Survivors break silence on social media

Students joined national movement, come forward online with #MeToo



Both WSU students and survivors of sexual assault and harassment around the country have come forward on social media with the hashtag #metoo.

BAILEY CAMPBELL, Evergreen reporter

Two simple words, “Me Too,” have taken on a greater meaning for WSU students and others around the country.
Current and former Cougs — both staff and students — are sharing personal stories of sexual harassment and assault on Facebook and Twitter.

Many WSU students, such as Huizi Li, have posted on Facebook the phrase “Me Too,” hoping to show how widespread instances of sexual assault and harassment are.

“I didn’t want to stay silent anymore,” Li said.

Another student, who asked to be referred to only by her first name, Kristin, recalled a man telling her she owed him for going on a date and having conversations with men, and other similar situations.

“I’ve had entire conversations where men stare at your chest rather than making eye contact,” she said.

Jennifer Murray, Women’s Resource Center program coordinator, said it’s hard to find women who have not experienced some form of sexual harassment or assault, because it’s so common and has become normalized.

“We need to talk about it” she said, “rather than pretend it’s not a problem.”

Belle, a WSU student who posted #metoo and asked to be referred to by her first name, shared a story that began as a girls’ night out to celebrate the end of a hard school week.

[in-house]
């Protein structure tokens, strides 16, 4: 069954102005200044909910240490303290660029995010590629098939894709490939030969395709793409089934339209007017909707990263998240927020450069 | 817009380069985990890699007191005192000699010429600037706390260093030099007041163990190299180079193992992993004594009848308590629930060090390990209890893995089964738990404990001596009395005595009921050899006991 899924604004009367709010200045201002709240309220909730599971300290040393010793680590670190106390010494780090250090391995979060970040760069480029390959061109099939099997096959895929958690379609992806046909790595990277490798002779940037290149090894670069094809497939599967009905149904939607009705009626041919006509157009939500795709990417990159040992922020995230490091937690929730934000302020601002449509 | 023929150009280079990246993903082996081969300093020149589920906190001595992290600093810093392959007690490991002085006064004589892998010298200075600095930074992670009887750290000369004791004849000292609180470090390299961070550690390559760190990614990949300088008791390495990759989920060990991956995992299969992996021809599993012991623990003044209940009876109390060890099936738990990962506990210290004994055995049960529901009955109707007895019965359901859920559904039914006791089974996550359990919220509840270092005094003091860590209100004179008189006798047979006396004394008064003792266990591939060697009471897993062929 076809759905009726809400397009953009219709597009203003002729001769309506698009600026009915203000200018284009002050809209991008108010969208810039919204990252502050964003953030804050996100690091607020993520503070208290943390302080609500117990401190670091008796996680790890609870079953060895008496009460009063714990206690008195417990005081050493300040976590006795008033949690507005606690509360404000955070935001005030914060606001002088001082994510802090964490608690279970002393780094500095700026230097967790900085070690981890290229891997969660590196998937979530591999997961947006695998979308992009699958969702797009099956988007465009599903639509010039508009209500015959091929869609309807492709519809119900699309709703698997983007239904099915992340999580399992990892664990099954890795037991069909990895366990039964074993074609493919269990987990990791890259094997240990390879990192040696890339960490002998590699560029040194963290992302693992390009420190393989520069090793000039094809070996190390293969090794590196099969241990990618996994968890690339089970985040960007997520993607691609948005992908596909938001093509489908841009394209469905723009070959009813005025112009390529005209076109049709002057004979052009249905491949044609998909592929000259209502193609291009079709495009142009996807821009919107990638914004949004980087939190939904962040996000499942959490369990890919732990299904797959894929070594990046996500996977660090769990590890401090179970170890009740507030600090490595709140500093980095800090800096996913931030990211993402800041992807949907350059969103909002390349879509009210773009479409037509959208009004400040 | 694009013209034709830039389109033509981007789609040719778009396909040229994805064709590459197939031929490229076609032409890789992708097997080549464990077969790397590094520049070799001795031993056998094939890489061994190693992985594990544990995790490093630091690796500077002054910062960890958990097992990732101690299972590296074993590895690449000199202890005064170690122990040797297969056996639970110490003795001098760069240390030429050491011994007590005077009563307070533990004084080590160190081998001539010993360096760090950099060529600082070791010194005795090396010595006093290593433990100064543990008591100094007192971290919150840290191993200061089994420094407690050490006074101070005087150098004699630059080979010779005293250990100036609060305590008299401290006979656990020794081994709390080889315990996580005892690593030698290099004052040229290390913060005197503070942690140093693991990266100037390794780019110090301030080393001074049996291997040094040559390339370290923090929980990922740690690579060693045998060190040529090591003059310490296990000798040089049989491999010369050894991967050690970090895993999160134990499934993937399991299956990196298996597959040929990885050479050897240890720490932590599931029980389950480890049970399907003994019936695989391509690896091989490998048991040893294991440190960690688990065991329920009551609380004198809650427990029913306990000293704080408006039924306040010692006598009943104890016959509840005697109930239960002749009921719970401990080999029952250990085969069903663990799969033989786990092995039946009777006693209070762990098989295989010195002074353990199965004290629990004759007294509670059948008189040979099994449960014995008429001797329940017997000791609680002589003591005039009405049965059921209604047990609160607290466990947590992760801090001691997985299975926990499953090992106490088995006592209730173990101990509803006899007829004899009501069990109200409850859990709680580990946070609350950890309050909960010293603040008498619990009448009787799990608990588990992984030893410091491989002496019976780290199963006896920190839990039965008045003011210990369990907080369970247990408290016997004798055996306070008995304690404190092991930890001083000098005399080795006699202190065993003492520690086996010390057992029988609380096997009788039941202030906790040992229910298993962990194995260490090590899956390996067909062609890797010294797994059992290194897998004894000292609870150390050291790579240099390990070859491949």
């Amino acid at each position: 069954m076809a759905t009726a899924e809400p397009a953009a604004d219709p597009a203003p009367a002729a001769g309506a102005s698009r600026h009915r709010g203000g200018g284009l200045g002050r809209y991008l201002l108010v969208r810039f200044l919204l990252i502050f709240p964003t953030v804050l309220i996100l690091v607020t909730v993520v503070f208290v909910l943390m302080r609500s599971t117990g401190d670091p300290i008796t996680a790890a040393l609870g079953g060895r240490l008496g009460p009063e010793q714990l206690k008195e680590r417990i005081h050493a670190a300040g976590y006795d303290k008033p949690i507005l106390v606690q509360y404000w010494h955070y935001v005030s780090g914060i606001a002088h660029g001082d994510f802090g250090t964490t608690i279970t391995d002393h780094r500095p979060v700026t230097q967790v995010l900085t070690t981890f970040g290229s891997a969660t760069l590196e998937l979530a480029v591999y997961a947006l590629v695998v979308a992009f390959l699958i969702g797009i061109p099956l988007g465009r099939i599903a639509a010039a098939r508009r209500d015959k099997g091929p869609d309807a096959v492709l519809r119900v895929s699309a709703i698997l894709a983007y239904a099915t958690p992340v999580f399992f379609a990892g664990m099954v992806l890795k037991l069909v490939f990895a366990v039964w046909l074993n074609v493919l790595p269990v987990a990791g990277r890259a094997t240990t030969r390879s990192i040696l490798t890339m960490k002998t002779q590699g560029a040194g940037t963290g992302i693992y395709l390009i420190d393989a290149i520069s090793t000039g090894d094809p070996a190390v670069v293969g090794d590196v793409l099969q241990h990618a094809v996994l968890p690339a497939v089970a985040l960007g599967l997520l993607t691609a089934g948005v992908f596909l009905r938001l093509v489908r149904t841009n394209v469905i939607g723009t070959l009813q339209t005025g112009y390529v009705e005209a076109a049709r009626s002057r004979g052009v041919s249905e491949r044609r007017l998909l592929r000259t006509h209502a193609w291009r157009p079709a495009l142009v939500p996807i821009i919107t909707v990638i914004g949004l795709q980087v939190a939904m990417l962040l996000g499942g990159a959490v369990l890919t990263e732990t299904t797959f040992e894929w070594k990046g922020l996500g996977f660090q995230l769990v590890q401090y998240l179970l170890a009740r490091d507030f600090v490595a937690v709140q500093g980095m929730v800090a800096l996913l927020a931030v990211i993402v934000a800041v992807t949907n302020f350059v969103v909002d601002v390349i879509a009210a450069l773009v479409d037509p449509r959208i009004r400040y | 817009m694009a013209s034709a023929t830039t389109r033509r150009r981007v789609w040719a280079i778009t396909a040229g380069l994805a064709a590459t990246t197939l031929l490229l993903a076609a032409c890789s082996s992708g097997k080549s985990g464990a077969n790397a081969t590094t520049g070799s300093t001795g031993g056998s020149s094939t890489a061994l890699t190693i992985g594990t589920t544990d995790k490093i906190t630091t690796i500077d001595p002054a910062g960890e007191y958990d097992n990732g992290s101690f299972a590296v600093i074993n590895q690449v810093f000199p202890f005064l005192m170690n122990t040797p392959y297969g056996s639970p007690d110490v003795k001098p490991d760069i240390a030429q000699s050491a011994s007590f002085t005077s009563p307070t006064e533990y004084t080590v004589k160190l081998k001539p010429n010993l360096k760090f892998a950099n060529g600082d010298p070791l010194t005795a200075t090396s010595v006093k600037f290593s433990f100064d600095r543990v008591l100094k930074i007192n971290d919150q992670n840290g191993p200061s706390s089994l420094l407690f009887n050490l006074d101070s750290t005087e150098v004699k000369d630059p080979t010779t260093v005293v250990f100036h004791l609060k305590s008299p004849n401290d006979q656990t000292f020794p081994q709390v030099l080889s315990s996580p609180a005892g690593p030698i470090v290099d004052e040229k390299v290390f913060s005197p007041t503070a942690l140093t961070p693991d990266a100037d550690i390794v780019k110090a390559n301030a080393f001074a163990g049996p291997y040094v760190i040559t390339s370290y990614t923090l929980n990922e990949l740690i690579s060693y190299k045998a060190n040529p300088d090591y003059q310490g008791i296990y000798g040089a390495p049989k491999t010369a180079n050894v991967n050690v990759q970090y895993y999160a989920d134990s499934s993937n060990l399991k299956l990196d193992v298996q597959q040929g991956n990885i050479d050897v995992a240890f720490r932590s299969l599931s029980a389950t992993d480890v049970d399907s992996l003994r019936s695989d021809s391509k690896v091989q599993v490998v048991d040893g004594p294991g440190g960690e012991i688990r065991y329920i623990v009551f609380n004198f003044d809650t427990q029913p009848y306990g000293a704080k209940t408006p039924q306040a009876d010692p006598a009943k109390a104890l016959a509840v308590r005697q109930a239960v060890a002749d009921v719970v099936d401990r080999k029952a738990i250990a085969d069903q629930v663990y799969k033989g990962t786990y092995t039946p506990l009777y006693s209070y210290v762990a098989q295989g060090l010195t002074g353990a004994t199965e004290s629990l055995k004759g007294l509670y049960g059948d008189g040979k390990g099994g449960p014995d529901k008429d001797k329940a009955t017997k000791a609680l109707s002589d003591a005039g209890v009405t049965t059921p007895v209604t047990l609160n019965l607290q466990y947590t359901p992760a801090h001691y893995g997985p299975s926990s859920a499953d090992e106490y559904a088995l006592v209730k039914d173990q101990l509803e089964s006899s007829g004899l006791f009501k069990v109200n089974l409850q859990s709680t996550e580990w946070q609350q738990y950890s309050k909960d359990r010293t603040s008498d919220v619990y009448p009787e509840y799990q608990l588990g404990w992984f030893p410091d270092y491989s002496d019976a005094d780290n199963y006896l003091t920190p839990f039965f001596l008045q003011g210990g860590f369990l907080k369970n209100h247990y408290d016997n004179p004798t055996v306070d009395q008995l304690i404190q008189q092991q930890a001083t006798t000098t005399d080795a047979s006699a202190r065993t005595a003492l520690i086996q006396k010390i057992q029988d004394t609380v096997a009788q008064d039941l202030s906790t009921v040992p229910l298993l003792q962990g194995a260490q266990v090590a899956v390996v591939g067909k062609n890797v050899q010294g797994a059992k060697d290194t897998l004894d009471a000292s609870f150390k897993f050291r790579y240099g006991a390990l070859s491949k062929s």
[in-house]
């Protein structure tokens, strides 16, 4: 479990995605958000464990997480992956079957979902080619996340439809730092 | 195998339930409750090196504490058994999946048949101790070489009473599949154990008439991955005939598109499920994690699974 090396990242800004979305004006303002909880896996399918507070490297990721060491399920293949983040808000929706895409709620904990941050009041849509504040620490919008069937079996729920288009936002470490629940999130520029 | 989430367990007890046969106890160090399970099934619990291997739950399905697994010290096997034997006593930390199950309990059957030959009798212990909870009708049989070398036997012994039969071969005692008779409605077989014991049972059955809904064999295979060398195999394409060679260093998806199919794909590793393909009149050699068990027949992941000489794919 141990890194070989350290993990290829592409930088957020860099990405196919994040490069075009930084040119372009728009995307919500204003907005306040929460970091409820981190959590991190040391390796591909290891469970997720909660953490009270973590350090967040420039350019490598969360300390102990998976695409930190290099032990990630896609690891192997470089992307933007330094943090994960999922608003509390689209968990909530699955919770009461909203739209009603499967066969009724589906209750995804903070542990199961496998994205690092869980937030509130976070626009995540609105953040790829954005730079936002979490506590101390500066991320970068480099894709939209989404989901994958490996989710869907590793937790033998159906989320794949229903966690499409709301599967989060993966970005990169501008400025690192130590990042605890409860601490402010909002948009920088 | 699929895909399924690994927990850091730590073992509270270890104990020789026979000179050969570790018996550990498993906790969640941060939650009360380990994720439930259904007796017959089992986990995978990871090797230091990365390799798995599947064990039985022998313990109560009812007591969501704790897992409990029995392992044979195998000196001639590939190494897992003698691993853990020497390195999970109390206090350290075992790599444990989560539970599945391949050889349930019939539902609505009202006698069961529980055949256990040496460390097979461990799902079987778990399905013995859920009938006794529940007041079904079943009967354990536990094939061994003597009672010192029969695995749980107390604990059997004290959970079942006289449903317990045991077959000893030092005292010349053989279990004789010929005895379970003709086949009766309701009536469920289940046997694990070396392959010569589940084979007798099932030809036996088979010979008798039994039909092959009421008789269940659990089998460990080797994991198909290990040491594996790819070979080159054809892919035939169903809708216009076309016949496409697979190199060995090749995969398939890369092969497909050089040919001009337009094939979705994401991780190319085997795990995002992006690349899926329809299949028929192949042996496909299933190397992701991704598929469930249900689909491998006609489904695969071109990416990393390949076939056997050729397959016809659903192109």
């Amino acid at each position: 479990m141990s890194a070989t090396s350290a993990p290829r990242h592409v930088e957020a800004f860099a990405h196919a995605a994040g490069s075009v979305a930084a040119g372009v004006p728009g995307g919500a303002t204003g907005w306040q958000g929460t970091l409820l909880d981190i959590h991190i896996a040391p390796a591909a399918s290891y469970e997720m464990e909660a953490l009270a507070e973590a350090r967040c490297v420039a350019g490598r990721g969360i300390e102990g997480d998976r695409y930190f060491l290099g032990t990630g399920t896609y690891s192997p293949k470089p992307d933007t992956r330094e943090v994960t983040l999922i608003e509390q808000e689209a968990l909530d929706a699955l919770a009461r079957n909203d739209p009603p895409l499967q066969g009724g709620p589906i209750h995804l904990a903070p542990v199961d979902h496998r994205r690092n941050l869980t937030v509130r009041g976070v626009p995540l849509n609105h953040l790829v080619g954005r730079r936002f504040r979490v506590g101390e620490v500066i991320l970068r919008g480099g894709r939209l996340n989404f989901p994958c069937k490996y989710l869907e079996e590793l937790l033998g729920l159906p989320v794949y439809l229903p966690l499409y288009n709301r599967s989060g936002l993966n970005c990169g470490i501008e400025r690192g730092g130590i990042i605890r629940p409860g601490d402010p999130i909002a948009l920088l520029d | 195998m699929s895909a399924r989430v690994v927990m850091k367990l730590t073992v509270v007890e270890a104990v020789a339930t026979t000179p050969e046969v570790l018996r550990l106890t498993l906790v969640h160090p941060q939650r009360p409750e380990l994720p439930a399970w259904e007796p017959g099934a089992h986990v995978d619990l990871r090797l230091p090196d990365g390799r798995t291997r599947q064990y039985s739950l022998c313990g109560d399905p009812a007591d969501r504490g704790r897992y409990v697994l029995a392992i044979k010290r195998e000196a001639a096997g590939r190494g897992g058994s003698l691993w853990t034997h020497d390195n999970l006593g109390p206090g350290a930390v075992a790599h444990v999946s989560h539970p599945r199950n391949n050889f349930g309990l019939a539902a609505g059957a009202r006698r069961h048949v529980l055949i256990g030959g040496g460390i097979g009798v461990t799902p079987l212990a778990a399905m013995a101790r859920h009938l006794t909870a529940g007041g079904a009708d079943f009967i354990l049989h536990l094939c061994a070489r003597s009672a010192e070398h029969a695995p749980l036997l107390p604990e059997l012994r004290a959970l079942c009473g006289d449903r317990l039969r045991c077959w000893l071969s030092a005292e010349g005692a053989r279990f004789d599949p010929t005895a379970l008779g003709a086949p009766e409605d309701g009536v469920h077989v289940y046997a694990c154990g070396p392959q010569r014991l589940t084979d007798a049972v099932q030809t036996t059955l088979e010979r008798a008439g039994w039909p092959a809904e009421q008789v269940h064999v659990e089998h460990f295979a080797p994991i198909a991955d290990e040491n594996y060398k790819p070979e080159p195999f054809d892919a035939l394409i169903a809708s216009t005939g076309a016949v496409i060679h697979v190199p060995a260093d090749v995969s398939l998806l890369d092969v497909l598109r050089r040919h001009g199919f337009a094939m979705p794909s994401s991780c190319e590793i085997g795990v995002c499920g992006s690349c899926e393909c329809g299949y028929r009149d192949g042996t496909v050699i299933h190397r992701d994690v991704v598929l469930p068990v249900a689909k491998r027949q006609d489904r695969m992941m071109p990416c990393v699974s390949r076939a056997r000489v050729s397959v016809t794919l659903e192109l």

As thoughts came rushing back from her experience, Belle recalled that no one at the party seemed to know the man who had been following her throughout the night.

“All I knew was that he was the creepy dude in the blue shirt,” she said.

She remembered someone pouring something in her drink.

“The cup was in my hand as I felt more liquid go into it,” she said.

She recalled escaping the party with a friend to a bathroom upstairs, and the man following them.

Belle said her friend snuck past the man, but he grabbed her arm and tried to pull her into a bedroom. She broke away and went downstairs, found her friend, and left for the night.

Me Too started when actress Alyssa Milano tweeted, “If you’ve been sexually harassed or assaulted write ‘me too’ as a reply.”

Since then, hundreds of thousands of women around the country have posted on social media, some sharing their stories and some writing only the phrase.

Julie, another student who posted #MeToo online and asked to be referred to by her first name, said campus-wide involvement is the only option to solve a deeply rooted issue. Students need to come together to advocate for a safer environment on campus, she said.

Acknowledging the problem is easy, she said — the challenge is working together cohesively to prevent these situations.

Murray encouraged students to connect to campus resources, such as Health & Wellness. Another resource for survivors of sexual assault, abuse or violence is Alternatives to Violence of the Palouse.

Kristin said she believes the sheer number of “Me Too” posts will show the full extent of harassment she and others have faced.

“Announcing ‘Me Too’ takes the problem from being distant, too personal,” she said. “It makes people face the magnitude of the issue.”